An Empirical Study of the Use of Relevance Information in Inductive Logic Programming

Ashwin Srinivasan, Ross D. King, Michael E. Bain; 4(Jul):369-383, 2003.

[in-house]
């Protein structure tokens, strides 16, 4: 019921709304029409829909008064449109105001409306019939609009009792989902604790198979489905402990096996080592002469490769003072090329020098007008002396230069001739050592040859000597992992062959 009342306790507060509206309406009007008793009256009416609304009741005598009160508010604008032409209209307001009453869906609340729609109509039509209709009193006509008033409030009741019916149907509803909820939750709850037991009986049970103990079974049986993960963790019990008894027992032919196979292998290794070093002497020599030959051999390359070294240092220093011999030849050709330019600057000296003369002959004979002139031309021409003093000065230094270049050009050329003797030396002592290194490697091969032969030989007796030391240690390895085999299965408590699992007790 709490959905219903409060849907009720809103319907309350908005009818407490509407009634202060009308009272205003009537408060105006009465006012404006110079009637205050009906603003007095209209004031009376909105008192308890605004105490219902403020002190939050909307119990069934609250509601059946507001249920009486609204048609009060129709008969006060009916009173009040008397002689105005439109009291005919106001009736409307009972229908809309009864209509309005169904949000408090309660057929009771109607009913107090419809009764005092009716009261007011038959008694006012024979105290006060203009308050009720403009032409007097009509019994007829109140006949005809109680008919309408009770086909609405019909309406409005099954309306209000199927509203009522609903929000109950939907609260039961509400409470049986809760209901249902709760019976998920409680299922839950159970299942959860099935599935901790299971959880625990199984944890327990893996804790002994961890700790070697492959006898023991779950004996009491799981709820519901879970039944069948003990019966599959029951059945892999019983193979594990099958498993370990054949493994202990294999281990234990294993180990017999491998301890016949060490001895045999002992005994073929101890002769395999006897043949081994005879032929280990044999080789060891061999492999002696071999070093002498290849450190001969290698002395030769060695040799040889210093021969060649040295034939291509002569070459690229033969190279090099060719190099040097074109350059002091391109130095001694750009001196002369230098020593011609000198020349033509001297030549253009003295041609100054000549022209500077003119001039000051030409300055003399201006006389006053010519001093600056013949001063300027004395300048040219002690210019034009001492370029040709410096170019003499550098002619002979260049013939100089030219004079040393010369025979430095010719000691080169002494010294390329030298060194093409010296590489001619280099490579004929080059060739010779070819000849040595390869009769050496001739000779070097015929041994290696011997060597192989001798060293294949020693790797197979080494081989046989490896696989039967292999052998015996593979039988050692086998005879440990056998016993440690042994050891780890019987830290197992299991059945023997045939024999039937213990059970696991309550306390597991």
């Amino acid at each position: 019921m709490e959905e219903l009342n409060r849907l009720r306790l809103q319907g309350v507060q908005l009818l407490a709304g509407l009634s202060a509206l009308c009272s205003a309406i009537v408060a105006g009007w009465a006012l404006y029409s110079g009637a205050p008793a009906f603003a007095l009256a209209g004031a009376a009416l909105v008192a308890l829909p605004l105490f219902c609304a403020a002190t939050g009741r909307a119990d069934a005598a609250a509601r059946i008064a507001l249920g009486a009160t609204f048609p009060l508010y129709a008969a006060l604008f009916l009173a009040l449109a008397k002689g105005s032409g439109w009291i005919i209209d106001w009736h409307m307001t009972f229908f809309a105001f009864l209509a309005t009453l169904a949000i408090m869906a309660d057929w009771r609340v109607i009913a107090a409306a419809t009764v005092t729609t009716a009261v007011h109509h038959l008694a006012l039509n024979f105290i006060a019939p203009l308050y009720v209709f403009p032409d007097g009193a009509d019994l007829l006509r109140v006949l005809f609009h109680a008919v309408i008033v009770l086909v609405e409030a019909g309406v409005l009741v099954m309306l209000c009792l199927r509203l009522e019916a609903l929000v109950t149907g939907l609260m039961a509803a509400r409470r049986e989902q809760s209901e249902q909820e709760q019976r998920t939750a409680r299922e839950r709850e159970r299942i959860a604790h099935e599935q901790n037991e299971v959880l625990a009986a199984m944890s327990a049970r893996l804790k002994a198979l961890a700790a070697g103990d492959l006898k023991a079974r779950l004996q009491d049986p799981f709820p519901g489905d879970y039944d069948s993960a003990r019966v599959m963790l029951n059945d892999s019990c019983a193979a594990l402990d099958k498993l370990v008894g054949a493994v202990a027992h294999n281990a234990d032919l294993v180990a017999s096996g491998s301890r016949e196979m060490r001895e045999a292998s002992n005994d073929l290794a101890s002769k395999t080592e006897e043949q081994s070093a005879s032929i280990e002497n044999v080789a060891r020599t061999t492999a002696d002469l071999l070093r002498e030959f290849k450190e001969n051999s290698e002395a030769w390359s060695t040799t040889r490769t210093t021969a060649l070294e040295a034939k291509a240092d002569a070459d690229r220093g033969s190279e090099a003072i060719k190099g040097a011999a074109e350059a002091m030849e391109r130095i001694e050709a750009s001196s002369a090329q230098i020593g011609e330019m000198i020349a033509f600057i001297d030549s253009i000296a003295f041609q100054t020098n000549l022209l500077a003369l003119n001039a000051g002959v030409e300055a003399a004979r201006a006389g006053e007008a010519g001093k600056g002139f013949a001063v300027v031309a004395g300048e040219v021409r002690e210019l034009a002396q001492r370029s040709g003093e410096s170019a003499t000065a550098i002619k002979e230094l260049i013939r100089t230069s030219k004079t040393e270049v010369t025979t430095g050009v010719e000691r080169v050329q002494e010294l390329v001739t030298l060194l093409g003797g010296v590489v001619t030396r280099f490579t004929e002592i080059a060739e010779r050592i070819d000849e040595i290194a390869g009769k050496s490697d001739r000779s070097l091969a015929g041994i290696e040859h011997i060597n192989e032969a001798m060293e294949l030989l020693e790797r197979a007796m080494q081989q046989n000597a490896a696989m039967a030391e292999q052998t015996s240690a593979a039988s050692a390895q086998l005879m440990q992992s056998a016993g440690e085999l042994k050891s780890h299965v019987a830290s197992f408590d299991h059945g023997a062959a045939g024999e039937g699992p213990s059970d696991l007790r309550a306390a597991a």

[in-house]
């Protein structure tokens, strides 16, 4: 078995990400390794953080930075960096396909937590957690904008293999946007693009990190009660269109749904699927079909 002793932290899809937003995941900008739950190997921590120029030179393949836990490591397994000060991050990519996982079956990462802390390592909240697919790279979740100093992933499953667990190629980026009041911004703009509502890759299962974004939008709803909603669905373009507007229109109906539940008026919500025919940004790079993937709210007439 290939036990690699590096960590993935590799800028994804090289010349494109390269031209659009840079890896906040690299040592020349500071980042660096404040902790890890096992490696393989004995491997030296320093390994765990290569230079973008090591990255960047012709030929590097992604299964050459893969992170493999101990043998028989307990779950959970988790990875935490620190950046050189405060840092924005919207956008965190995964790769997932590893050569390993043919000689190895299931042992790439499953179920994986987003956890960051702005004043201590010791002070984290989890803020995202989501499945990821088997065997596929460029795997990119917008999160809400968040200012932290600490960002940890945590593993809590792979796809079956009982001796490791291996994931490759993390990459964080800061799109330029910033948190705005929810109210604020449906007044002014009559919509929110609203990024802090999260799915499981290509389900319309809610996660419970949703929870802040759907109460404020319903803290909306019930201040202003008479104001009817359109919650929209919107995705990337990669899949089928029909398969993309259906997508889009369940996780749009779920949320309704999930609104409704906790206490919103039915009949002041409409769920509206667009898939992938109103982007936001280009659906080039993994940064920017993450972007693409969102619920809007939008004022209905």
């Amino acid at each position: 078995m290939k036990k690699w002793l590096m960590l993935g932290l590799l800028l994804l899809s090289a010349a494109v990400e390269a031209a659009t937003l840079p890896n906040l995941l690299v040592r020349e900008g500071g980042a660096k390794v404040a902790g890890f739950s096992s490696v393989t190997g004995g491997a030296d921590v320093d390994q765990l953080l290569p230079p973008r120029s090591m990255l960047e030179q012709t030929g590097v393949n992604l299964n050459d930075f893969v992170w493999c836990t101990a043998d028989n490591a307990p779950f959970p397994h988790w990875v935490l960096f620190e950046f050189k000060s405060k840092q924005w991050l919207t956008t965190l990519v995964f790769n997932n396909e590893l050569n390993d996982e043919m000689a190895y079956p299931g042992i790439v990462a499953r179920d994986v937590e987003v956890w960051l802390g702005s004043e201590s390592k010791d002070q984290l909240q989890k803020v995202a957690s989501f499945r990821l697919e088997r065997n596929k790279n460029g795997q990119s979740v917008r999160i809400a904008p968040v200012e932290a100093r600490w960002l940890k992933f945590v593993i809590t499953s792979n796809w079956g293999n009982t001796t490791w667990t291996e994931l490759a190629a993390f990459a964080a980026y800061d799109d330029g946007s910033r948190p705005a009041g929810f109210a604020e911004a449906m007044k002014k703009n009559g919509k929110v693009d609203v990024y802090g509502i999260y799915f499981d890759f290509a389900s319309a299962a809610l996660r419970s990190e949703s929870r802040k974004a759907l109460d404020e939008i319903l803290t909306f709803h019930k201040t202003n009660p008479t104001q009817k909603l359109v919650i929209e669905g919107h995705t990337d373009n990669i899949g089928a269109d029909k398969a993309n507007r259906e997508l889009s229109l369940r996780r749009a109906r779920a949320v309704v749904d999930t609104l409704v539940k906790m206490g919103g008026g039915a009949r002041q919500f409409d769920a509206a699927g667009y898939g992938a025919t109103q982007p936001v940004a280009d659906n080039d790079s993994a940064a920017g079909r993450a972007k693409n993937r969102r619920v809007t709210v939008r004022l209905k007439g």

Inductive Logic Programming (ILP) systems construct models for data using domain-specific background information. When using these systems, it is typically assumed that sufficient human expertise is at hand to rule out irrelevant background information. Such irrelevant information can, and typically does, hinder an ILP system's search for good models. Here, we provide evidence that if expertise is available that can provide a partial-ordering on sets of background predicates in terms of relevance to the analysis task, then this can be used to good effect by an ILP system. In particular, using data from biochemical domains, we investigate an incremental strategy of including sets of predicates in decreasing order of relevance. Results obtained suggest that: (a) the incremental approach identifies, in substantially less time, a model that is comparable in predictive accuracy to that obtained with all background information in place; and (b) the incremental approach using the relevance ordering performs better than one that does not (that is, one that adds sets of predicates randomly). For a practitioner concerned with use of ILP, the implication of these findings are two-fold: (1) when not all background information can be used at once (either due to limitations of the ILP system, or the nature of the domain) expert assessment of the relevance of background predicates can assist substantially in the construction of good models; and (2) good "first-cut" results can be obtained quickly by a simple exclusion of information known to be less relevant.


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